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Table 1 Selected studies of physical activity and vasomotor symptoms (includes hot flashes and night sweats)

From: Recent evidence exploring the associations between physical activity and menopausal symptoms in midlife women: perceived risks and possible health benefits

Reference Sample Physical activity measure Menopausal symptom measure Other measures Detailed findings Summarized findings: observed association
Null Positive Negative Mixed
Cross-sectional studies  
Canário et al. 2012 [27] Population-based sample of 370 women from Natal, Brazil aged 40-65 International Physical Activity Questionnaire with three categories of classification: sedentary, moderately active and very active (vigorous) Blatt–Kupperman Menopausal Index with three categories of classification: mild (≤19), moderate (20–35), or severe (>35) Socio-demographic and behavioral characteristics Bivariate analysis revealed a statistically significant inverse association between physical activity and hot flashes    x  
Haimov-Kochman et al. 2013 [28] 151 healthy women aged 45–55 who attended the menopause clinic at the Hadassah Hebrew University Medical Center (Jerusalem, Israel) Physical activity was quantified by self-reported frequency of exercise (1–7 times a week), and categorized into 3 groups: 1–2; 3–4; 5–7 times per week The Greene climactic scale, estimates include total score. Subscores for psychological, somatic/physical, sexual, and vasomotor symptoms also reported Demographic, anthropometric, and lifestyle (behavioral) variables There was no association between physical activity frequency and the vasomotor subscale x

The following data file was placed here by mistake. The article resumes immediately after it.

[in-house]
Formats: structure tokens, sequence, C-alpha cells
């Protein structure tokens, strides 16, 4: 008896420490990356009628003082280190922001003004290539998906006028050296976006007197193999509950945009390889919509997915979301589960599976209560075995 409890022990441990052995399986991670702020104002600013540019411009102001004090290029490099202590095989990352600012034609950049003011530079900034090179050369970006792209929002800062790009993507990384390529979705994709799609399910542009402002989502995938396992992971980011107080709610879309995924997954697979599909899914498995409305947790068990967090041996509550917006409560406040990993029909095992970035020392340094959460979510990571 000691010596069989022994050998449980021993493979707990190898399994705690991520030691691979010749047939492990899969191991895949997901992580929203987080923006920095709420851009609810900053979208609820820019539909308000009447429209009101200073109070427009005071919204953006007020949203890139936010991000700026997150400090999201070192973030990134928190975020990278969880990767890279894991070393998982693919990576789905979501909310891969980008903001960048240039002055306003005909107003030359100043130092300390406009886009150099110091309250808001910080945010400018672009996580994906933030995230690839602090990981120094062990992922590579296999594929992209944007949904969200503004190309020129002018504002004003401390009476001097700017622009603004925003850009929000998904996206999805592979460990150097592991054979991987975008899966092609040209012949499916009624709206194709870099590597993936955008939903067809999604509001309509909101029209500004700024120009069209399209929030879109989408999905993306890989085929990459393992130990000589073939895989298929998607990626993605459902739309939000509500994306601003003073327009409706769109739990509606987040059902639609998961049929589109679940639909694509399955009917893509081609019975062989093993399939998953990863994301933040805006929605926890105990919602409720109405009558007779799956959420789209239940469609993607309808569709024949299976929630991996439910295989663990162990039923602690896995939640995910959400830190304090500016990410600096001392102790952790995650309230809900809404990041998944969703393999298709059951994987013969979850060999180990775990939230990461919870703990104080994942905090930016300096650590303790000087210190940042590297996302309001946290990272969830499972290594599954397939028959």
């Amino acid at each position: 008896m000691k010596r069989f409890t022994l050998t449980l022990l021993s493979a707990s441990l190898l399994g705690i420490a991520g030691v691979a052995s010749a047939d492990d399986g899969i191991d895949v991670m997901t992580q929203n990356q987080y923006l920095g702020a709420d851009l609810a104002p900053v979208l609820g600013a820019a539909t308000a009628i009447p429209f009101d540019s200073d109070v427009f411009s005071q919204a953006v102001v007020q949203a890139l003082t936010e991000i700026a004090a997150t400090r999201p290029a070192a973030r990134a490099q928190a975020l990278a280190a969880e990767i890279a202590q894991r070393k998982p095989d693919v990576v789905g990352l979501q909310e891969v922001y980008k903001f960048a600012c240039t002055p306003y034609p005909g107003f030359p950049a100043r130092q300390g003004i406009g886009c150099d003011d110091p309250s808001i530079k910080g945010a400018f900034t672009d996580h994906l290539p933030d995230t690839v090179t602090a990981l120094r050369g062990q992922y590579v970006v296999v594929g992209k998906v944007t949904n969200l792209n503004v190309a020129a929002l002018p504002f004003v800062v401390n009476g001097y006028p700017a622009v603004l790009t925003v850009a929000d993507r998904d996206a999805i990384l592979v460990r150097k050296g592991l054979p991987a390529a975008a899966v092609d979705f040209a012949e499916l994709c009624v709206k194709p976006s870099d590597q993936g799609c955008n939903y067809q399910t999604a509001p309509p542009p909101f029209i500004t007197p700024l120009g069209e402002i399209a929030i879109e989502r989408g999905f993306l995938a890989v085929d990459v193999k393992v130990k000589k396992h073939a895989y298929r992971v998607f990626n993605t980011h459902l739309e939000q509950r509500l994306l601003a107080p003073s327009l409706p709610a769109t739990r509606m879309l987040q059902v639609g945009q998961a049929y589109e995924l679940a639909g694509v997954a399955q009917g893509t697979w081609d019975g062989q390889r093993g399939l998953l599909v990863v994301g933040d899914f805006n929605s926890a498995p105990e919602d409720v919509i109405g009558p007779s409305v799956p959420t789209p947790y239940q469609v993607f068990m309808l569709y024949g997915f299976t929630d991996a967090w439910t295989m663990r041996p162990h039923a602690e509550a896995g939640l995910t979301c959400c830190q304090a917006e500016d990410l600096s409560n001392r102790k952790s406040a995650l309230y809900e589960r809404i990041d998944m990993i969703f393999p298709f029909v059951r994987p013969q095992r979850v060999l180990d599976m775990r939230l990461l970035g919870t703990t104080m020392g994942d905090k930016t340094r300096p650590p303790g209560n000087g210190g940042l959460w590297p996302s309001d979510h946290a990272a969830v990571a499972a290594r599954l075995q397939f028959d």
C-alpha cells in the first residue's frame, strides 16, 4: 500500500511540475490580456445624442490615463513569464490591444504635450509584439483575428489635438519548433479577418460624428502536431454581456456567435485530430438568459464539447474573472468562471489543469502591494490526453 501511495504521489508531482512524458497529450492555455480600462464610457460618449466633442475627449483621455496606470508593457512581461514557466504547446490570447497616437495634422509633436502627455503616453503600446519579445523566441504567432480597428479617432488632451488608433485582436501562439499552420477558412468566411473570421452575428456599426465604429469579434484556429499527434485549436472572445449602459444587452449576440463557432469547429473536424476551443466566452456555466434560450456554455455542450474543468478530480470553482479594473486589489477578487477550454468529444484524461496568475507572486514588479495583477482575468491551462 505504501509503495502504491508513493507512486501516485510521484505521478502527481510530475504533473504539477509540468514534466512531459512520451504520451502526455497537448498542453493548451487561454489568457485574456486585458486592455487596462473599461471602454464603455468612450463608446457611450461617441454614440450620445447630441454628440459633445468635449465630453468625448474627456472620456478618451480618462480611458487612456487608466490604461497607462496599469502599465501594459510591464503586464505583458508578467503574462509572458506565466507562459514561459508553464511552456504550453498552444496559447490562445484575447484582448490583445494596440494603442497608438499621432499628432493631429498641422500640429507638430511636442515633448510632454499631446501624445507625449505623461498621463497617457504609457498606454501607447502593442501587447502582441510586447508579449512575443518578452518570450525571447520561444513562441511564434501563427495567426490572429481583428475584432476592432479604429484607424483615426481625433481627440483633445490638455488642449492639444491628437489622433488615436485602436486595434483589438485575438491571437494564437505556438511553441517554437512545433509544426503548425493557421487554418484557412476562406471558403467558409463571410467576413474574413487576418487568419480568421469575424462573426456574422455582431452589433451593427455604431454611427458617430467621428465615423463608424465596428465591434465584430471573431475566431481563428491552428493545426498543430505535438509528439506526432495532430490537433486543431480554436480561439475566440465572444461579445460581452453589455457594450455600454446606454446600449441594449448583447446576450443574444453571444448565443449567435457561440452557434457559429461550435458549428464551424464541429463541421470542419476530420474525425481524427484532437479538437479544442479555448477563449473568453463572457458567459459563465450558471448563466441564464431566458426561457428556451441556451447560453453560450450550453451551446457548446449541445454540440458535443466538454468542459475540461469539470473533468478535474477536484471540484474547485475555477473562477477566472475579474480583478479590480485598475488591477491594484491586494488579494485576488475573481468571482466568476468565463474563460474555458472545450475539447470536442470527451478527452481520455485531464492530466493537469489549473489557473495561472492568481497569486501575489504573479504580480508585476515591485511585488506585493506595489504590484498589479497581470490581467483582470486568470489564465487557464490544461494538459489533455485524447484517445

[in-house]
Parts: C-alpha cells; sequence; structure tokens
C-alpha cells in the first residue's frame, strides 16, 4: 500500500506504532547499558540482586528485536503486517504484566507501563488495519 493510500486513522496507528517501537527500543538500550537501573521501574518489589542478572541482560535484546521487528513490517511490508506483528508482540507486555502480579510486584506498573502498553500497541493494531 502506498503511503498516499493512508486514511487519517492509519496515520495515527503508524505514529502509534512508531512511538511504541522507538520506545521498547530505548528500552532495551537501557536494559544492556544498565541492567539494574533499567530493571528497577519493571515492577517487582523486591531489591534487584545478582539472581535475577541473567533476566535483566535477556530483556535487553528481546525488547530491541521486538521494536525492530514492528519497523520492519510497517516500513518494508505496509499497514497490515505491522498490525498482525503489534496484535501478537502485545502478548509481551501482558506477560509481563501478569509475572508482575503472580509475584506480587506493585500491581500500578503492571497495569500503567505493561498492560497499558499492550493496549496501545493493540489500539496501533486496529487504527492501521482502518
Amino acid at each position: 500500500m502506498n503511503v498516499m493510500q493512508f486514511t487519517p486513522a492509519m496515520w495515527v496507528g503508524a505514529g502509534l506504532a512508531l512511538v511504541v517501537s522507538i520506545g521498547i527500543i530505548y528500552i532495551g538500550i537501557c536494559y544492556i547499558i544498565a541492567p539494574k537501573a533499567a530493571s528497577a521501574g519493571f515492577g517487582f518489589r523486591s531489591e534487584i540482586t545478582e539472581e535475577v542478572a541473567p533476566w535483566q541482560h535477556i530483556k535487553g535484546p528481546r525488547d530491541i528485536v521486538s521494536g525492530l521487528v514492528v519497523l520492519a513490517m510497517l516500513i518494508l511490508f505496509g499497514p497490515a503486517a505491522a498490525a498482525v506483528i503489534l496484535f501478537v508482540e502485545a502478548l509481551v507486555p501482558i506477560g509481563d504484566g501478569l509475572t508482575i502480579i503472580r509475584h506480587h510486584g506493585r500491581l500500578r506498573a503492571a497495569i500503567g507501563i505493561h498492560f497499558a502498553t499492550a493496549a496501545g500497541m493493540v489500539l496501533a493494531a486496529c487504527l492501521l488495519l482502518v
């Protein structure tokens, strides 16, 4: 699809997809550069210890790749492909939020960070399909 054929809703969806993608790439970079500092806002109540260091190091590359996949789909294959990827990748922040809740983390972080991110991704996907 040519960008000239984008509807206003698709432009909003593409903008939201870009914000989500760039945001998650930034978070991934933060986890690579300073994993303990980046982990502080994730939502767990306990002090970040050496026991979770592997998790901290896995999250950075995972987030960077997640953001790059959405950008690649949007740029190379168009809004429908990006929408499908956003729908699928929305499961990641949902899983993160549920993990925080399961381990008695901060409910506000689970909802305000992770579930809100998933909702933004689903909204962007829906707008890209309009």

Kandish et al. 2010 [29] Female employees at a Mid-Western University were invited to participate in an on-line survey. The analytic sample included 196 women aged ≥40 years that did not smoke or use hormone therapy Usual physical activity per week reported via 30 min intervals of aerobic and strength activity. Intensity of activity was reported as mild, moderate, or heavy Usual daily frequency and severity (10-point scale, ranging from ‘very mild’ to ‘very severe’) of hot flashes were ascertained Socio-demographic characteristics, alcohol and caffeine consumption Adjusted analyses, suggested higher frequency of aerobic physical activity significantly increased the frequency of hot flashes. Yet, higher intensity of aerobic physical activity was associated with decreased frequency and severity of hot flashes     x
Mansikkamäki et al. 2015 [30]a Random sample of 5000 women born in 1963 was obtained from the Finnish Population Register Centre. Analytic sample included 2606 women aged 49 years old that responded to a postal survey in 2012 A single item pertaining to usual exercise (frequency and duration) per week during past 12-months. Women were classified as ‘active’ if they reported ≥ 150 min per week of moderate intensity or ≥75 min of vigorous intensity, with strength training and balance training Women’s Health Questionnaire addressing nine domains of physical and emotional experiences, including vasomotor symptoms Socio-demographic factors, anthropometrics, self-rated health In the unadjusted models, inactive women had a higher odds of vasomotor symptoms (POR 1.19; 95 % CI: 1.03–1.36). However, after adjustment for BMI and education level, results were no longer statistically significant x